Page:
What does the buyer of a ¼ Pyr, ¼ Kom, ½ Anatolian get?  Maybe a dog that matures early (like the Pyr); maybe a dog that tends to stay home (like the Kom); maybe a dog that tolerates heat (like the Anatolian). OR maybe the buyer gets a “traveling” dog that chases and injures his own livestock and then starts on the neighbor’s and threatens to bite if disciplined. Or maybe that ¼ Pyr was just a guess and the long coat came from someone’s collie – a herding dog that by nature chases livestock and bites readily.

What is the problem with crossbred lgds?  Not all livestock guard dogs share the same traits.  Some were bred with bite inhibition; others were valued for keeping human predators at bay! Some tend to be active only in the cool of the day/night.  Some were developed in areas where it was usual to have a herder present that could reprimand a playful or unruly dog.  With crossbred dogs, the mix is a potential pandora’s box of traits!

Because crossbred dogs and dogs of uncertain backgrounds are the most common lgds today, we see lectures on Facebook about keeping a dog tied or isolated from livestock until it is 2 or even 3 years of age!  We even have heard researchers whose only experience has been with crossbred dogs (including some Airedale thrown in for “grit?”) say that a young lgd killing some lambs is just the cost of business!  The source of bad advice is bad experience with bad dogs!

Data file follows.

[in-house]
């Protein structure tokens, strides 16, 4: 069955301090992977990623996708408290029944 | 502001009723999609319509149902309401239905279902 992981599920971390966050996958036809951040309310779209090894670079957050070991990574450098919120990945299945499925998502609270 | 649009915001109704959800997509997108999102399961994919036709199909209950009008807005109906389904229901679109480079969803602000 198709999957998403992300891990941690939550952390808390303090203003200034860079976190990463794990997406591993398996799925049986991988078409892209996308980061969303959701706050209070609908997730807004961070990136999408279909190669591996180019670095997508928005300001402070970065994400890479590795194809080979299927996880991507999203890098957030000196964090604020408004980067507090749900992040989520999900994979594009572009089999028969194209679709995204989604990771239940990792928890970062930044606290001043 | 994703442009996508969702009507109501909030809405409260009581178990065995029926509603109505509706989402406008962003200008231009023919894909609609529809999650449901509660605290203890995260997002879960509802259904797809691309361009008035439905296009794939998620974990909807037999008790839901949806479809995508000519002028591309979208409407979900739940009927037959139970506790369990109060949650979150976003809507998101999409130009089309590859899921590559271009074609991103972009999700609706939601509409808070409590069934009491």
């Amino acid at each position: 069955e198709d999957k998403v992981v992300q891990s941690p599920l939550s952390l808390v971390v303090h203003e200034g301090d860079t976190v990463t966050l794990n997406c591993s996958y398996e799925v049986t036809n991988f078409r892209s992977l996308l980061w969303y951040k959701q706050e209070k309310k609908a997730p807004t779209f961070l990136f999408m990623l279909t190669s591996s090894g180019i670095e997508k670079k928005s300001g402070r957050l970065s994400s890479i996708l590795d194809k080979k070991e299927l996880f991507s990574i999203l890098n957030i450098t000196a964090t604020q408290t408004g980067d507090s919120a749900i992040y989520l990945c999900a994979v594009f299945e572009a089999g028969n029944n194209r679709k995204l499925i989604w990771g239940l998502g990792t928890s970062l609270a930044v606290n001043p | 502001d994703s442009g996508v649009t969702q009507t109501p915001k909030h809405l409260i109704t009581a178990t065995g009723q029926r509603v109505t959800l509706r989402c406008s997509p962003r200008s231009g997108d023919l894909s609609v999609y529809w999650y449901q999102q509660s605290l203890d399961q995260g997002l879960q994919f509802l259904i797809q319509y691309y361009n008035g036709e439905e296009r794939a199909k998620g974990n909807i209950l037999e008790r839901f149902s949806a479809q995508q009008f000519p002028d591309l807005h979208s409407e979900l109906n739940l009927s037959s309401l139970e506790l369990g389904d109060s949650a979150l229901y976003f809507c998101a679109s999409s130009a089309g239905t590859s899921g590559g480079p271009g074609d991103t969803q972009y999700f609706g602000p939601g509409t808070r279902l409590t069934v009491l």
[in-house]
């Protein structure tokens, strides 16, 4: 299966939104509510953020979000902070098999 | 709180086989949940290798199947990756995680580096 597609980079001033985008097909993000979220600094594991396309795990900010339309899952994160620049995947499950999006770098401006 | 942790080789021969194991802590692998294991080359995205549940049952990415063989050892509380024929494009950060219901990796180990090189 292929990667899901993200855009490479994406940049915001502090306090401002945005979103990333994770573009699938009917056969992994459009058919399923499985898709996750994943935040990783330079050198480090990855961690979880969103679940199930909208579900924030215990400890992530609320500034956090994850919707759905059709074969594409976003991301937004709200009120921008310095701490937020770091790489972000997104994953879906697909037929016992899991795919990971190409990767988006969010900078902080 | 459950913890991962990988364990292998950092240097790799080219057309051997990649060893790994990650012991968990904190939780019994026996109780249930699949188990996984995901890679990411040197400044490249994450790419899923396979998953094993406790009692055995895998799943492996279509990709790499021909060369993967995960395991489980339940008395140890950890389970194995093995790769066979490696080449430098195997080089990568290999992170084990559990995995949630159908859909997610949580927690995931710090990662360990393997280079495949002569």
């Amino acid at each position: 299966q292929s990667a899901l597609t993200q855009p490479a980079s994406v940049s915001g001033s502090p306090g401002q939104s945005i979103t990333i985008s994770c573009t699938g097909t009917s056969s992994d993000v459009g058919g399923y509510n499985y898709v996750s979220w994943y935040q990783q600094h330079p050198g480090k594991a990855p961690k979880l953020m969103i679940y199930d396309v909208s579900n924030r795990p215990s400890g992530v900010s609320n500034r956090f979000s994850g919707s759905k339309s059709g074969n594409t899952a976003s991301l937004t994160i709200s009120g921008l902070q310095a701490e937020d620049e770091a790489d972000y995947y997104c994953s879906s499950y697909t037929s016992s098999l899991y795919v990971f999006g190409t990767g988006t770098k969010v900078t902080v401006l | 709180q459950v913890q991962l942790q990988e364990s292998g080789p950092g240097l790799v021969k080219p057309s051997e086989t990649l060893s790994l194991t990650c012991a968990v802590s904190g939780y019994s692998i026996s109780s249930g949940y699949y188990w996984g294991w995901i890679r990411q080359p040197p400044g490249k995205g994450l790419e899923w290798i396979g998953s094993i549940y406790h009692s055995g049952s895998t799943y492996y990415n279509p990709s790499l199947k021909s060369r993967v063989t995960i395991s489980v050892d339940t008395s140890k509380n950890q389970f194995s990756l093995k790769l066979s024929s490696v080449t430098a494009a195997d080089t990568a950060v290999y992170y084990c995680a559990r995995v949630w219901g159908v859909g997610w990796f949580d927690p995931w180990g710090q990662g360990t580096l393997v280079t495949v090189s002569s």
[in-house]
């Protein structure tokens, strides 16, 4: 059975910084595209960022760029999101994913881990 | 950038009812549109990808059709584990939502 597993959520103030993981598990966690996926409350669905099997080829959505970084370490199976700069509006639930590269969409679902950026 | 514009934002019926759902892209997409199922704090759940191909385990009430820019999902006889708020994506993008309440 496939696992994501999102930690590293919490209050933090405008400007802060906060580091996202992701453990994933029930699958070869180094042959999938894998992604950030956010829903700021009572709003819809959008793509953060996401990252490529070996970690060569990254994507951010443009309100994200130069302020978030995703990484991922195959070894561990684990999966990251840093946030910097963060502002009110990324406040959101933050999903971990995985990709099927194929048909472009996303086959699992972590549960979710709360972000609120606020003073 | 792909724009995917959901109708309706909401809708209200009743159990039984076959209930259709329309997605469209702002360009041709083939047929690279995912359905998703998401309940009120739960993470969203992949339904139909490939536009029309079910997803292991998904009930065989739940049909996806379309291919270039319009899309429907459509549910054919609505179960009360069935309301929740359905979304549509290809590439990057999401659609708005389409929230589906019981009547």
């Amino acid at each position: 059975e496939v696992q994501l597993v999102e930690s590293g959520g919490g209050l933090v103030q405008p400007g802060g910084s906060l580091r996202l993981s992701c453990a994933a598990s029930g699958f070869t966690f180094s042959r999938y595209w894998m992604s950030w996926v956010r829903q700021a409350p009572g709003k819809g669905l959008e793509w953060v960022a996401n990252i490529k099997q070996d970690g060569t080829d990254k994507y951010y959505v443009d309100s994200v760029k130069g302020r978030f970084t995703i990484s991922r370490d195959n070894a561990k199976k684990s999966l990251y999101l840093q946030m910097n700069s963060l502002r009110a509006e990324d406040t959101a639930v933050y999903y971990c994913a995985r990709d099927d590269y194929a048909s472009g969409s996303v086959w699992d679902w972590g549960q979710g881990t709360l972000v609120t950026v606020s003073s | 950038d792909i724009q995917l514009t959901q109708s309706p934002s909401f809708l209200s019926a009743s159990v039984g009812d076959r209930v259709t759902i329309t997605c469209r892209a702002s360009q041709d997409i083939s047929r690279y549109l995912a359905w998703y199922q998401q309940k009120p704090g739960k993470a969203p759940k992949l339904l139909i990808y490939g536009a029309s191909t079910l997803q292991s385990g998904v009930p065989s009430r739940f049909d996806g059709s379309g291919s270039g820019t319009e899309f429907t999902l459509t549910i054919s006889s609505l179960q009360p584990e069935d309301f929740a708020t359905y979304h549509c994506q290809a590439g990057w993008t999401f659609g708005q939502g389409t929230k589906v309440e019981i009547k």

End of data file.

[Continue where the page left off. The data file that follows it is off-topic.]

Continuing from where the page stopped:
That is exactly why people have developed breeds – families of dogs with predictable traits.   If you consider any of these to be negative traits, then you need to get a purebred dog that does not have them genetically hard-wired into their behavior.

The Akbash Dog, once it learns where its boundaries are,  does not have a strong desire to roam.  Akbash Dogs are the result of generations of sheep guarding dogs raised in villages in Turkey, where ABSOLUTELY NO BITING DOGS are tolerated. This lack of instinct to nip or snap at people AND livestock is referred to as bite inhibition. They will bark, growl, and fiercely “posture” when a human intruder appears --- but they are not people aggressive nor stock aggressive dogs.  Akbash Dogs in various studies have proved to be very protective of and attentive to their livestock. While not as early maturing as the shorter, heavier built Great Pyrenees, the Akbash Dog matures more quickly than the Komondor or the Anatolian Shepherd.